http://blogs.marketwatch.com/thetell/2011/09/06/swiss-estimated-to-have-...

are there any actual figures on how many euros they have bought if any?

NotApplicable's picture

Why they're buying unlimited Euros. Which is good, because that's exactly how many will be 'printed.'

outsidertrader's picture

What an extraordinary link. The "expert" is telling us how many reserves the Swiss have to spend and postulates that it will "put a dent in their reserves". FFS they are SELLING CHF. That ADDS to their FX reserves. They have infinite firepower if they are prepared to accept the collateral consequences. I cannot believe the basic lack of understanding of how FX intervention works in this thread.

tmosley's picture

Ignorance, ignorance EVERYWHERE.

I generally don't read outside links.  Good job dispelling backwards arguments there.

Ratscam's picture

as i have said in other posts no intervention figures mentioned, just propaganda with the help of CS, UBS, SNB, ECB and DB.
end of story

Fips_OnTheSpot's picture

I wonder how many EUR the SNB has to buy every day to keep up with this "performance"

outsidertrader's picture

It can buy as many as it likes. In addition to the one's i'm buying. The CHF is ridiculoussly overvalued on any metric. If it's no longer a safe haven what other reason is there to buy it?

 

Mountainview's picture

The SNB will be floded by this sick currency...

outsidertrader's picture

doesn't answer the question

 

hedgeless_horseman's picture

Over the last year, the CHF was definitely losing the fiat division of the race to the bottom.  Look who is winning.  USD! USD! USD!

Ahmeexnal's picture

but....it only costs 5 dollars to dig an ounce of silver outta MethMan's ass!!
now we know MethMan is the goatse dude!

FeralSerf's picture

Youse guys is always making fun of poor ol' MethMan, but the joke's on you. Rumour has it he has one of the richest silver mines in the world. Total costs only $5/oz! And that's before the gold credits!

caerus's picture

lookout bottom...here we come!

fuu's picture

That is a beautiful chart.

margaris's picture

indeed. Nice visualizations possible this way.

Lets take a look at CHF performance today:

http://finviz.com/fut_image.ashx?relative_d1.png&rev=634509223698437500

JW n FL's picture

 

 

Transitory in the since that Stored Value is being transported into silver / gold and or other tangibles at what would have to be an alraming rate for the central banking idiots.

baby_BLYTHE's picture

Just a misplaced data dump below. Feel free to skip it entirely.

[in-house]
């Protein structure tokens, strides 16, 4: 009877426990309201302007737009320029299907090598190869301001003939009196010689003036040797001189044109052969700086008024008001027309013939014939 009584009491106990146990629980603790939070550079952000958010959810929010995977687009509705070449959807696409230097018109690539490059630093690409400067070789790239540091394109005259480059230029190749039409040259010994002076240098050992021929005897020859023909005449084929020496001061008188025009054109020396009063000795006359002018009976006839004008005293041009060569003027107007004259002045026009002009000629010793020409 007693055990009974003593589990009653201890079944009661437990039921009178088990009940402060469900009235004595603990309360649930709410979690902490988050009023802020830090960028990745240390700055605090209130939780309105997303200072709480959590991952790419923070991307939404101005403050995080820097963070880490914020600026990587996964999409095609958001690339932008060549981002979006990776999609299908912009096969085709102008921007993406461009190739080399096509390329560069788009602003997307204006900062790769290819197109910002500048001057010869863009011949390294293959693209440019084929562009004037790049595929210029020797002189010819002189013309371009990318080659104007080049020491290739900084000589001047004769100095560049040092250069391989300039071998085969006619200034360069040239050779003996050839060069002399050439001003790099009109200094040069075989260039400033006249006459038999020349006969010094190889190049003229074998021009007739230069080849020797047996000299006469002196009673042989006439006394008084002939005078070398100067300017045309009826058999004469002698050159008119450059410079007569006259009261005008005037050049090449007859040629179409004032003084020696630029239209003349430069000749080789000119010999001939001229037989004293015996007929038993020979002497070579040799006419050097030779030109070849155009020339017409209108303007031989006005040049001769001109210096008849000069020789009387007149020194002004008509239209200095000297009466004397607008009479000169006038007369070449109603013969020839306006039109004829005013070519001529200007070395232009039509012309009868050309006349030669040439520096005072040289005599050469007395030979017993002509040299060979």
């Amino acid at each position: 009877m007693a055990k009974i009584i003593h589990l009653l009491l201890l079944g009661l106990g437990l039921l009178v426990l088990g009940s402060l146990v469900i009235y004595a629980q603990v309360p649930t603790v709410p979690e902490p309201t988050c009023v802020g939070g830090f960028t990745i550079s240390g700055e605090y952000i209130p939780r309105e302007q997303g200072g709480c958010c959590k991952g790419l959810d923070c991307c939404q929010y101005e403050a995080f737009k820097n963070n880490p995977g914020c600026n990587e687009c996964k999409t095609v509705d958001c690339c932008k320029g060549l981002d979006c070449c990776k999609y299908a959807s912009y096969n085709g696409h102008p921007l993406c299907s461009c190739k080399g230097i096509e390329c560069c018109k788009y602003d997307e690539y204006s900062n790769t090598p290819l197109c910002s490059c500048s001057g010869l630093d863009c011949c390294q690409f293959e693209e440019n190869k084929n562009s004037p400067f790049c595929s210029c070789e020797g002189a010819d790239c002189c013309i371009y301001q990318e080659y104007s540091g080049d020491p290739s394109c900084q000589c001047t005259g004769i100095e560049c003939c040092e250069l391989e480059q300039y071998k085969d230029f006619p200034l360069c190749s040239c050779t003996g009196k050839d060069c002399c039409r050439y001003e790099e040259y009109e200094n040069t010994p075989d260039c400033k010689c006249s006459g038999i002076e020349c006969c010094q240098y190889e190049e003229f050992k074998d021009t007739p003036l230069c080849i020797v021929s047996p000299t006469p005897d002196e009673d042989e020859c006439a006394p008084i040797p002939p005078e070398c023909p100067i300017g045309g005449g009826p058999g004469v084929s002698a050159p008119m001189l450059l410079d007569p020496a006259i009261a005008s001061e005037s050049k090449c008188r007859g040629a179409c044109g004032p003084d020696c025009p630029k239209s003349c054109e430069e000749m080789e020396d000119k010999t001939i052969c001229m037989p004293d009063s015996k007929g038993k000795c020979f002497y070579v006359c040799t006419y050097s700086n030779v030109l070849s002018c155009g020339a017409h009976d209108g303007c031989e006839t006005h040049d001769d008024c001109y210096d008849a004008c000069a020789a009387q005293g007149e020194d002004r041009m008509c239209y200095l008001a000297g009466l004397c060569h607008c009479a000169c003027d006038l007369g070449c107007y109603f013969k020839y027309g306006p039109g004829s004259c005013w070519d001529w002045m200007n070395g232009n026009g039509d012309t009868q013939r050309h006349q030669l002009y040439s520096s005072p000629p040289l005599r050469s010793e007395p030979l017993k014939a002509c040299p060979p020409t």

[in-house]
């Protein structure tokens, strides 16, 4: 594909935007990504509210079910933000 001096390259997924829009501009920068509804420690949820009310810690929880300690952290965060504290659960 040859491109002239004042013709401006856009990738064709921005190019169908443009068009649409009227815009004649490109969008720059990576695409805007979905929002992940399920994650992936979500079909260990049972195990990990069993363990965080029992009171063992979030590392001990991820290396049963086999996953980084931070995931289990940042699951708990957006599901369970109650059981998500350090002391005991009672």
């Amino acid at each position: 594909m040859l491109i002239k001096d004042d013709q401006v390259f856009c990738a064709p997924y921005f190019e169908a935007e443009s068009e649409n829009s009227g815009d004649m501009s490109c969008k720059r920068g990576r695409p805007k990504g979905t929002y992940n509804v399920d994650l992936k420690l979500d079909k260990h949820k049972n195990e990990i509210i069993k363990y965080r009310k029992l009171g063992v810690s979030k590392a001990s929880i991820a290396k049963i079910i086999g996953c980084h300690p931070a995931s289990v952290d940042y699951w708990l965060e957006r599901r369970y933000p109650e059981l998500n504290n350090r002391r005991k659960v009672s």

but I thought inflation was and entirely transitory?

tmosley's picture

It is.  It only lasts until the currency is reformed or abandoned.

InconvenientCounterParty's picture

the term "transitory" requires definition of units of time. Used without time units, the term is abstract at best.

Everything in the known universe that changes is transitory, if you don't specify units of time.

With a little thought, I believe that becomes obvious. What is less obvious, is the relentless obfuscation by financial sophists.

saulysw's picture

I agree - talking without saying anything clearly may well be a central bankers greatest skill. Greenspan was a grand master at gobbledy-gook. People spent days trying to work out what he meant. Key sentances could be interpreted several conflicting ways depending on your assumptions and perspectives. It's quite an art to sound like you know what you are talking about, but throw in so many double (or more) meanings. Dilbert calls these "weasle words".

0ppenheimer's picture

All those USD holdings have to go somewhere....

caerus's picture

no one debases like the bernank

Ruffcut's picture

Yes, When I debase meat and debase it again, it is so much tender.

DaBernank's picture

We're number less than zero! -- We're number less than zero!

gwar5's picture

Great chart, Hedgeless.  Everyone should note that bananas, from banana republics, did no do well and are not even mentioned. 

 

 

 

gwar5's picture

Great chart, Hedgeless.  Everyone should note that bananas, from banana republics, did no do well and are not even mentioned. 

 

 

 

JW n FL's picture

 

 

Nice Grab!!

Damn Nice Chart!!